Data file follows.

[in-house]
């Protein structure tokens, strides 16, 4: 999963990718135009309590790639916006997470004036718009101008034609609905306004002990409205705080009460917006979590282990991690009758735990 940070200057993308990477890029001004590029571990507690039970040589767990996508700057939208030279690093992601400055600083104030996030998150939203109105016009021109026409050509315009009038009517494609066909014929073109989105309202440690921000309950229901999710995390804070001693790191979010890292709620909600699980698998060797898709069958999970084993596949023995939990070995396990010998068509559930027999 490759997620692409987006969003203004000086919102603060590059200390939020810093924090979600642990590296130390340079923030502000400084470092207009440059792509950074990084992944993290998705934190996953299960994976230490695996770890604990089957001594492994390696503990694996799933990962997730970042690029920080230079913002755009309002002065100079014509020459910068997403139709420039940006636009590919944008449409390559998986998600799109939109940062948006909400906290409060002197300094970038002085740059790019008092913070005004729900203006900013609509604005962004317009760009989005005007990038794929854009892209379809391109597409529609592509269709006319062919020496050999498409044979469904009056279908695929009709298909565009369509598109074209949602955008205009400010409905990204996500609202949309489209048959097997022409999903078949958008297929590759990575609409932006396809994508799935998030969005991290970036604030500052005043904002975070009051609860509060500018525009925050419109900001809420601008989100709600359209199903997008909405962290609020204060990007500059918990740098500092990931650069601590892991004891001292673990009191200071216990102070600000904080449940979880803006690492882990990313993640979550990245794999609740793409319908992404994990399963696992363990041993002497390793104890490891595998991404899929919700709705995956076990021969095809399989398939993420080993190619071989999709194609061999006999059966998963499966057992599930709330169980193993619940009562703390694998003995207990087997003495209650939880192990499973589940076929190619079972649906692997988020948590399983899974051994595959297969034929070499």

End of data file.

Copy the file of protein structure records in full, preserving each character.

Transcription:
[in-house]
């Protein structure tokens, strides 16, 4: 999963990718135009309590790639916006997470004036718009101008034609609905306004002990409205705080009460917006979590282990991690009758735990 940070200057993308990477890029001004590029571990507690039970040589767990996508700057939208030279690093992601400055600083104030996030998150939203109105016009021109026409050509315009009038009517494609066909014929073109989105309202440690921000309950229901999710995390804070001693790191979010890292709620909600699980698998060797898709069958999970084993596949023995939990070995396990010998068509559930027999 490759997620692409987006969003203004000086919102603060590059200390939020810093924090979600642990590296130390340079923030502000400084470092207009440059792509950074990084992944993290998705934190996953299960994976230490695996770890604990089957001594492994390696503990694996799933990962997730970042690029920080230079913002755009309002002065100079014509020459910068997403139709420039940006636009590919944008449409390559998986998600799109939109940062948006909400906290409060002197300094970038002085740059790019008092913070005004729900203006900013609509604005962004317009760009989005005007990038794929854009892209379809391109597409529609592509269709006319062919020496050999498409044979469904009056279908695929009709298909565009369509598109074209949602955008205009400010409905990204996500609202949309489209048959097997022409999903078949958008297929590759990575609409932006396809994508799935998030969005991290970036604030500052005043904002975070009051609860509060500018525009925050419109900001809420601008989100709600359209199903997008909405962290609020204060990007500059918990740098500092990931650069601590892991004891001292673990009191200071216990102070600000904080449940979880803006690492882990990313993640979550990245794999609740793409319908992404994990399963696992363990041993002497390793104890490891595998991404899929919700709705995956076990021969095809399989398939993420080993190619071989999709194609061999006999059966998963499966057992599930709330169980193993619940009562703390694998003995207990087997003495209650939880192990499973589940076929190619079972649906692997988020948590399983899974051994595959297969034929070499």